At a time when we are all questioning our green credentials, we take a look at some of the measures the French are taking to fight the climate crisis...
The climate crisis is certainly part of everyday conversation here in France and the French government seem to launch a new initiative to cut carbon emissions every week. With the adoption of the Energie-Climat act, France has committed to achieving carbon neutrality by 2050. For a snapshot, here's how France compares to the main anglophone countries and to neighbouring Germany, with regard to carbon dioxide emissions (figures show metric tonnes per capita):
- Australia - 15.63T
- United States - 14.61T
- Canada - 14.99T
- Germany - 8.7T
- New Zealand - 6.67T
- United Kingdom - 5.43T
- France - 4.56T
(2017 figures from www.statista.com)
Environmental activist Greta Thunberg attacked world leaders at the United Nations for not doing more to tackle climate change. She also made the headlines for launching legal proceedings against France, Germany, Argentina, Brazil and Turkey, arguing that they did not prevent climate change despite being aware of the damage it does.
This might seem a little unfair given France's ranking in our above list, but to put it in perspective, the five were chosen for being the biggest polluters of the 46 countries that ratified the third optional protocol to the United Nations Convention on the Rights of the Child. This protocol allows children to submit complaints, appeals and petitions - an optional protocol that the UK, USA, Canada, New Zealand, Australia and China have not signed, along with another 144 countries who have otherwise ratified the UN Convention on the Rights of the Child.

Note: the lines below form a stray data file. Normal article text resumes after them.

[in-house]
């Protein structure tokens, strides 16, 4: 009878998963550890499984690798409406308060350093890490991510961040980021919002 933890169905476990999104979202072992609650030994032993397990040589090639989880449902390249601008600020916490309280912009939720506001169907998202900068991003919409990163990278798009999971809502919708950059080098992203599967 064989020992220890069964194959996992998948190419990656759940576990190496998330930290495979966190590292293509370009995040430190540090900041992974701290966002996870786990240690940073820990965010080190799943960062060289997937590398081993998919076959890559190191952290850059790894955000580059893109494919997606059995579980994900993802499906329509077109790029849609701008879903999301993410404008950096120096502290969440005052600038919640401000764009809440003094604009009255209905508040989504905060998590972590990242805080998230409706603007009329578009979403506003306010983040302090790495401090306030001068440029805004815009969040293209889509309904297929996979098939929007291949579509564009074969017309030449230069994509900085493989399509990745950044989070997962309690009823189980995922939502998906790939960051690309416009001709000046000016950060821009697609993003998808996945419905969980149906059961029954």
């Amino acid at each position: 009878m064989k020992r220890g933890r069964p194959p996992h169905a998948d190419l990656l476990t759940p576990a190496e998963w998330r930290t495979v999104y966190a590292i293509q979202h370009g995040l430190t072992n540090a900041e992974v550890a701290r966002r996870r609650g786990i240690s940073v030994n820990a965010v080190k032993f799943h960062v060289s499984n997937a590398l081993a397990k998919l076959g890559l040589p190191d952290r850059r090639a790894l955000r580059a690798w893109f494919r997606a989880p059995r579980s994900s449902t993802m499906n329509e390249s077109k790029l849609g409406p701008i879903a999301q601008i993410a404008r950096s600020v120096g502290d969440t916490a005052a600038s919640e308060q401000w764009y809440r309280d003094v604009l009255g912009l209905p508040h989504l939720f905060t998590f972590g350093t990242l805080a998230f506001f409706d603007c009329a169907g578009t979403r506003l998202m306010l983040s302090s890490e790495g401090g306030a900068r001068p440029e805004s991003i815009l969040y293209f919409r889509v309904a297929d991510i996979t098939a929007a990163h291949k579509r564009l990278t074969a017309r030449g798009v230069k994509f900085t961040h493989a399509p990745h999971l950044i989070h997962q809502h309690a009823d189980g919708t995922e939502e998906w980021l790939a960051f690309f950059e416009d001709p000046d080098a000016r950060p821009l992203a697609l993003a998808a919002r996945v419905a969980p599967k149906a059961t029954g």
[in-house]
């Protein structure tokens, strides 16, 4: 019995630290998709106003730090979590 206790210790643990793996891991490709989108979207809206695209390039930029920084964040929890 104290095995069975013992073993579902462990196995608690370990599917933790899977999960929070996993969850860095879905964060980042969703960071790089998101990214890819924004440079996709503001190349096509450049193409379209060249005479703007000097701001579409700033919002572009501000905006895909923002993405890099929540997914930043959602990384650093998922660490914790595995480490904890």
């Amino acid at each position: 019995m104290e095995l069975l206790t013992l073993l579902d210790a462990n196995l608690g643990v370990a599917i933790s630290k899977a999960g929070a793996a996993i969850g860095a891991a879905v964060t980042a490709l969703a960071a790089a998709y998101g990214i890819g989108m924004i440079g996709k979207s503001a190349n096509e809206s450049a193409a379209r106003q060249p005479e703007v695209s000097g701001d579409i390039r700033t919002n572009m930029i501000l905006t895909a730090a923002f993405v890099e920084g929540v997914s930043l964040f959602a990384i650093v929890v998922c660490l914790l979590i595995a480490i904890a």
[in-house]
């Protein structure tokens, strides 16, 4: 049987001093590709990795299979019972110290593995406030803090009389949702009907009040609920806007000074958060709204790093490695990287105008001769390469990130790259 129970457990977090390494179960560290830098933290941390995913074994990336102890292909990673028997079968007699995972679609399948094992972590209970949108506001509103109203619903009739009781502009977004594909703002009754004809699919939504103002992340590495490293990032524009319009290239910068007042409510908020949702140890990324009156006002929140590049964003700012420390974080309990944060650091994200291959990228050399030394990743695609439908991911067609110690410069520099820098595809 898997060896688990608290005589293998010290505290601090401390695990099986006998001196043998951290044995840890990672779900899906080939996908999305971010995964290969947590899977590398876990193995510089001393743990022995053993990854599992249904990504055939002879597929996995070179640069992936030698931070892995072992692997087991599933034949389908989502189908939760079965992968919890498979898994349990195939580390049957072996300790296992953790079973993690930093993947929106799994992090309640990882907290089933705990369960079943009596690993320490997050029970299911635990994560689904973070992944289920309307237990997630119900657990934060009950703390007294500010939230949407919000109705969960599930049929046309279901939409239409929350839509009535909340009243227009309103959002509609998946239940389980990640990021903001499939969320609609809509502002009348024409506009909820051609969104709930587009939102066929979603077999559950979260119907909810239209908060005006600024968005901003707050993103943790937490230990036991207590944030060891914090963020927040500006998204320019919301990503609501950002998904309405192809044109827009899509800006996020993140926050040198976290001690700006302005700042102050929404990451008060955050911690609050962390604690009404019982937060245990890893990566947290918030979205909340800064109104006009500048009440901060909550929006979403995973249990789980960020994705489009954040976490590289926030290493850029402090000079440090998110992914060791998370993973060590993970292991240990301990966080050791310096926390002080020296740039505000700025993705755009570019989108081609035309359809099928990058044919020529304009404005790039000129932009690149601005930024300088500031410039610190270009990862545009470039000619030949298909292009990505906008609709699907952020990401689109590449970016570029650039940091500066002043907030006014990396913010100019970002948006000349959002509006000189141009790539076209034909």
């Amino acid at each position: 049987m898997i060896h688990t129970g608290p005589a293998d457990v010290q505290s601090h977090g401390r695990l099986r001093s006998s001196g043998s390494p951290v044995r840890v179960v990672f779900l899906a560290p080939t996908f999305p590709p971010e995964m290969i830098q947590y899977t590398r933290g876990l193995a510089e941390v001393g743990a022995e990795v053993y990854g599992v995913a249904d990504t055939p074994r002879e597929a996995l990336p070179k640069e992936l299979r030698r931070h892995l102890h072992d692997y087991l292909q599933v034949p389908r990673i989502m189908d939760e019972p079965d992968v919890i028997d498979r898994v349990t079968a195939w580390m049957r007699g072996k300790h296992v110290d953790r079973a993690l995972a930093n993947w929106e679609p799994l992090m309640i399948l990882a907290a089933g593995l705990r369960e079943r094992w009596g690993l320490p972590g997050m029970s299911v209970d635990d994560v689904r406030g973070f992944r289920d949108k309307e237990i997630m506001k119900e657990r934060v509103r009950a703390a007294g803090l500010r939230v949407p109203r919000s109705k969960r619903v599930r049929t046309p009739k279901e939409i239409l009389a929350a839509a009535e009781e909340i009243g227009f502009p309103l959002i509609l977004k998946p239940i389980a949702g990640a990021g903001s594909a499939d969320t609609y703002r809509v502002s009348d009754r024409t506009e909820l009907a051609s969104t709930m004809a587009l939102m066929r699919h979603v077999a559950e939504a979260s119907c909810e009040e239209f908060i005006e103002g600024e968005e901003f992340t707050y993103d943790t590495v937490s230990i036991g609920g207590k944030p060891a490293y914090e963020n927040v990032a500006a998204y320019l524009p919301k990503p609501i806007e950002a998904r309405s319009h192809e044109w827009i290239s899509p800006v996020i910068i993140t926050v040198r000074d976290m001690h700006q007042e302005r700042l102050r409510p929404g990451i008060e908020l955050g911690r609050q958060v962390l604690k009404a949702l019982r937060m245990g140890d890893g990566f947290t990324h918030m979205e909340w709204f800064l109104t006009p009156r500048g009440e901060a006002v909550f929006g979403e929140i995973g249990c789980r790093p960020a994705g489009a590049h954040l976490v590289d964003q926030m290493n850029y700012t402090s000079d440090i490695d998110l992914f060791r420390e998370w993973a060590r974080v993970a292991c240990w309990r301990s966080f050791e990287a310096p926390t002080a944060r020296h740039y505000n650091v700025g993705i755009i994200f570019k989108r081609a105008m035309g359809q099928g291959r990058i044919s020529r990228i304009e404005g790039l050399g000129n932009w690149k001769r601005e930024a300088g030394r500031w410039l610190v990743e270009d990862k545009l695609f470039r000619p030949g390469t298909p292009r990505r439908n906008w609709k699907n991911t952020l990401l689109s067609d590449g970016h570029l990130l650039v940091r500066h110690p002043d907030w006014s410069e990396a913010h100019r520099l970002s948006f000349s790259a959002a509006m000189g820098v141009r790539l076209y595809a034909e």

#1. Travel plans
In France, road vehicle emissions have been targeted with several initiatives. Of course the Gilets Jaunes movement was initially sparked by the government's plan for a steep hike in fuel prices, which it did partially backtrack on. The Crit'Air initiative classes vehicles by emissions and gradually cities are limiting which cars can circulate in certain zones or on certain days. The Prime à la Conversion helps all French households who have a qualifying old diesel car to potential aid of several thousand euros towards the purchase of a cleaner car.
Recently, the rules governing the use of electric scooters were integrated into the highway code. The government’s plan vélo includes a spending budget of €350 million over seven years to develop the cycling network across the country.
From 1st January 2020, the French Government introduced an éco-contribution on air travel, expected to generate €180 million in revenues, to go entirely towards financing clean daily transport. This charge is applied to flights departing from France, with the exception of connecting flights, domestic flights to or from Corsica and overseas territories. It applies to all companies departing from France, regardless of their nationality. Given the normal composition of air traffic, 62% of this contribution is borne by foreign companies and is progressive, ranging from €1.5 per ticket on a domestic or intra-European flight in economy class, to €18 per ticket on a non-EU flight in business class.
#2. Power to the people
French energy policy objectives, reaffirmed when the Energy-Climat act was passed, aim for renewable electricity production to increase from 20% at the end of 2018 to 40% by 2030.
In October 2019 the first floating solar power plant in France was inaugurated, one of the many current photovoltaic projects intended to produce 129.4 MW. There are also current projects to develop onshore wind power totalling 576 MW. Together, these projects will represent the electricity consumption of 350,000 households and will increase the current installed wind and solar photovoltaic electricity capacity by 3%.